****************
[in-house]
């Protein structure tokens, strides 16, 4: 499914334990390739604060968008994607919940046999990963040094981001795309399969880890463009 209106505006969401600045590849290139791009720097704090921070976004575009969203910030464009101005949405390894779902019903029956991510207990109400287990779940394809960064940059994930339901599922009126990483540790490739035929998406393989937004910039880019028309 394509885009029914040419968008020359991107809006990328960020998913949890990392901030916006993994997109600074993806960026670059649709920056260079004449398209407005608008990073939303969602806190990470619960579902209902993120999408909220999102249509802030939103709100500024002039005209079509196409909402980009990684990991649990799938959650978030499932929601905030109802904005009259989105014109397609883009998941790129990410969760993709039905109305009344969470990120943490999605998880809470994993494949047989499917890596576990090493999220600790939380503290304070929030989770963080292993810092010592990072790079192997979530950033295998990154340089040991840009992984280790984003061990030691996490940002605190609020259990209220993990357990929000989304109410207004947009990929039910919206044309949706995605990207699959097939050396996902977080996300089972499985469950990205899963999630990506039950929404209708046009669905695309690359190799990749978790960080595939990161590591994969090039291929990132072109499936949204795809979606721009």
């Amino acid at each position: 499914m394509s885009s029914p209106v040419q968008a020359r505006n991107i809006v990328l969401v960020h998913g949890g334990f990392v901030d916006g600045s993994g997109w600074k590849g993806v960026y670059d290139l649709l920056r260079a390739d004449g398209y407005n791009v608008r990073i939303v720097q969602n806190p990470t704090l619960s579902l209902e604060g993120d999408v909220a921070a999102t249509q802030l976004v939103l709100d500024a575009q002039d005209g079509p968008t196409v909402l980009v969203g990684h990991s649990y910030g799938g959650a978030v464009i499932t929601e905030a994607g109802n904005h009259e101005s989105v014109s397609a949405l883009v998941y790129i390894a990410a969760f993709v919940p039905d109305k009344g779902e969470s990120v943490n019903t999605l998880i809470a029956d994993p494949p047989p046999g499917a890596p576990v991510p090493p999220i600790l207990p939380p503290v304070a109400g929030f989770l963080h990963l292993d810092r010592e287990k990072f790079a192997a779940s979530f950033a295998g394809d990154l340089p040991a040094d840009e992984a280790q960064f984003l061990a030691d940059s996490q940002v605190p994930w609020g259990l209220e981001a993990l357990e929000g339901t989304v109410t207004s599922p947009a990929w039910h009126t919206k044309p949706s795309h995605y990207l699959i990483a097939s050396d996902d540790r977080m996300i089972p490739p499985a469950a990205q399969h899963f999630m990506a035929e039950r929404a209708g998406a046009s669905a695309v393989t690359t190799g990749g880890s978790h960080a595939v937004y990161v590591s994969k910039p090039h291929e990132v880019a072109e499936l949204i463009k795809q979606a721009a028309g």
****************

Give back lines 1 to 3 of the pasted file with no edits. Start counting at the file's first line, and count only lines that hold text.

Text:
[in-house]
């Protein structure tokens, strides 16, 4: 499914334990390739604060968008994607919940046999990963040094981001795309399969880890463009 209106505006969401600045590849290139791009720097704090921070976004575009969203910030464009101005949405390894779902019903029956991510207990109400287990779940394809960064940059994930339901599922009126990483540790490739035929998406393989937004910039880019028309 394509885009029914040419968008020359991107809006990328960020998913949890990392901030916006993994997109600074993806960026670059649709920056260079004449398209407005608008990073939303969602806190990470619960579902209902993120999408909220999102249509802030939103709100500024002039005209079509196409909402980009990684990991649990799938959650978030499932929601905030109802904005009259989105014109397609883009998941790129990410969760993709039905109305009344969470990120943490999605998880809470994993494949047989499917890596576990090493999220600790939380503290304070929030989770963080292993810092010592990072790079192997979530950033295998990154340089040991840009992984280790984003061990030691996490940002605190609020259990209220993990357990929000989304109410207004947009990929039910919206044309949706995605990207699959097939050396996902977080996300089972499985469950990205899963999630990506039950929404209708046009669905695309690359190799990749978790960080595939990161590591994969090039291929990132072109499936949204795809979606721009």
């Amino acid at each position: 499914m394509s885009s029914p209106v040419q968008a020359r505006n991107i809006v990328l969401v960020h998913g949890g334990f990392v901030d916006g600045s993994g997109w600074k590849g993806v960026y670059d290139l649709l920056r260079a390739d004449g398209y407005n791009v608008r990073i939303v720097q969602n806190p990470t704090l619960s579902l209902e604060g993120d999408v909220a921070a999102t249509q802030l976004v939103l709100d500024a575009q002039d005209g079509p968008t196409v909402l980009v969203g990684h990991s649990y910030g799938g959650a978030v464009i499932t929601e905030a994607g109802n904005h009259e101005s989105v014109s397609a949405l883009v998941y790129i390894a990410a969760f993709v919940p039905d109305k009344g779902e969470s990120v943490n019903t999605l998880i809470a029956d994993p494949p047989p046999g499917a890596p576990v991510p090493p999220i600790l207990p939380p503290v304070a109400g929030f989770l963080h990963l292993d810092r010592e287990k990072f790079a192997a779940s979530f950033a295998g394809d990154l340089p040991a040094d840009e992984a280790q960064f984003l061990a030691d940059s996490q940002v605190p994930w609020g259990l209220e981001a993990l357990e929000g339901t989304v109410t207004s599922p947009a990929w039910h009126t919206k044309p949706s795309h995605y990207l699959i990483a097939s050396d996902d540790r977080m996300i089972p490739p499985a469950a990205q399969h899963f999630m990506a035929e039950r929404a209708g998406a046009s669905a695309v393989t690359t190799g990749g880890s978790h960080a595939v937004y990161v590591s994969k910039p090039h291929e990132v880019a072109e499936l949204i463009k795809q979606a721009a028309g």